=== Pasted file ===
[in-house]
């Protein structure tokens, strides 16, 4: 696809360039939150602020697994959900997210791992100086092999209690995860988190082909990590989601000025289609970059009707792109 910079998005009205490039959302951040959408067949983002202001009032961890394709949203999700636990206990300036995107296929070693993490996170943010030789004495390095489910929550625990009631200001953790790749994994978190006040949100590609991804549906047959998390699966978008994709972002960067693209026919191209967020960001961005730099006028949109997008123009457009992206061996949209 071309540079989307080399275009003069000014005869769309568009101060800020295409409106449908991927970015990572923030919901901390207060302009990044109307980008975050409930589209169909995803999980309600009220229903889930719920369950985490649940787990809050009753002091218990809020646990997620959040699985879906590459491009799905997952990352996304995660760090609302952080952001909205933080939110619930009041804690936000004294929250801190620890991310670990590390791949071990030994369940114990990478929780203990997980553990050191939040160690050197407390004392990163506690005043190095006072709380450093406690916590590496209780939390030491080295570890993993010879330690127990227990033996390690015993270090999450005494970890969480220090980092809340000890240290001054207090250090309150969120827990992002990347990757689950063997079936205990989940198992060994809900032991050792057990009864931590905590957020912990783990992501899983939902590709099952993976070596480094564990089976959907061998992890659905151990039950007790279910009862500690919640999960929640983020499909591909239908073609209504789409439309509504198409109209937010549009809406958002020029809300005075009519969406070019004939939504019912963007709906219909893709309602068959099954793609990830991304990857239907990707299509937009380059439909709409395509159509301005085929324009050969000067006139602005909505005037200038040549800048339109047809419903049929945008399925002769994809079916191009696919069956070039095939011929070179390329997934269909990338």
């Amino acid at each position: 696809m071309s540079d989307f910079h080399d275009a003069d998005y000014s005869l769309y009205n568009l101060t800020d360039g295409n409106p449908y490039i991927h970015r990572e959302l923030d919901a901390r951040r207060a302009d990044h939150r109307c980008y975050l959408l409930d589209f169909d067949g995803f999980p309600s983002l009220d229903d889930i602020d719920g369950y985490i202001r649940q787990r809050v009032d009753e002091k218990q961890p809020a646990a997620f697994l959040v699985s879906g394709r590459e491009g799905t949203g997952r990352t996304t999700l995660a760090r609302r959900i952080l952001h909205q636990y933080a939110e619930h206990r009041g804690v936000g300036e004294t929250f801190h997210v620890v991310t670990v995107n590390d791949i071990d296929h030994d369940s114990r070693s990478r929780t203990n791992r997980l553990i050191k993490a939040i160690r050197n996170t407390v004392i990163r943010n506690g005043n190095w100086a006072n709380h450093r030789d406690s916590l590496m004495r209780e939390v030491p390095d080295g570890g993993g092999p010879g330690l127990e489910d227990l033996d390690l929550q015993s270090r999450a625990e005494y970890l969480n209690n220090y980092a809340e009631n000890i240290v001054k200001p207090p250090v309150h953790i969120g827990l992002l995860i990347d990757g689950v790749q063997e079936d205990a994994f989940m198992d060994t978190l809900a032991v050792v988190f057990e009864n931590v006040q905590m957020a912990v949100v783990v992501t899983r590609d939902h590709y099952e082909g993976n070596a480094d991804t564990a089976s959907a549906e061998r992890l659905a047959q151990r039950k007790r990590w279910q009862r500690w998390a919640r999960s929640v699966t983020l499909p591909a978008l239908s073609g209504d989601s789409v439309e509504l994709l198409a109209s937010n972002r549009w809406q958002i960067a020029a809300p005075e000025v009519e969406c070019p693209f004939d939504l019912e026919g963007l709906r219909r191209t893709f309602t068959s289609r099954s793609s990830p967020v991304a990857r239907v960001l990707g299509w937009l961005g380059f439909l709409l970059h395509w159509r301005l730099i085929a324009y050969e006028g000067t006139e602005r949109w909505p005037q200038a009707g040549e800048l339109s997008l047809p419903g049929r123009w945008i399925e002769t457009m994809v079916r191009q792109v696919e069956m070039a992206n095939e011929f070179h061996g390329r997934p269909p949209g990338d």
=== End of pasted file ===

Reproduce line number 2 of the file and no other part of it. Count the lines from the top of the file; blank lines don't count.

């Protein structure tokens, strides 16, 4: 696809360039939150602020697994959900997210791992100086092999209690995860988190082909990590989601000025289609970059009707792109 910079998005009205490039959302951040959408067949983002202001009032961890394709949203999700636990206990300036995107296929070693993490996170943010030789004495390095489910929550625990009631200001953790790749994994978190006040949100590609991804549906047959998390699966978008994709972002960067693209026919191209967020960001961005730099006028949109997008123009457009992206061996949209 071309540079989307080399275009003069000014005869769309568009101060800020295409409106449908991927970015990572923030919901901390207060302009990044109307980008975050409930589209169909995803999980309600009220229903889930719920369950985490649940787990809050009753002091218990809020646990997620959040699985879906590459491009799905997952990352996304995660760090609302952080952001909205933080939110619930009041804690936000004294929250801190620890991310670990590390791949071990030994369940114990990478929780203990997980553990050191939040160690050197407390004392990163506690005043190095006072709380450093406690916590590496209780939390030491080295570890993993010879330690127990227990033996390690015993270090999450005494970890969480220090980092809340000890240290001054207090250090309150969120827990992002990347990757689950063997079936205990989940198992060994809900032991050792057990009864931590905590957020912990783990992501899983939902590709099952993976070596480094564990089976959907061998992890659905151990039950007790279910009862500690919640999960929640983020499909591909239908073609209504789409439309509504198409109209937010549009809406958002020029809300005075009519969406070019004939939504019912963007709906219909893709309602068959099954793609990830991304990857239907990707299509937009380059439909709409395509159509301005085929324009050969000067006139602005909505005037200038040549800048339109047809419903049929945008399925002769994809079916191009696919069956070039095939011929070179390329997934269909990338």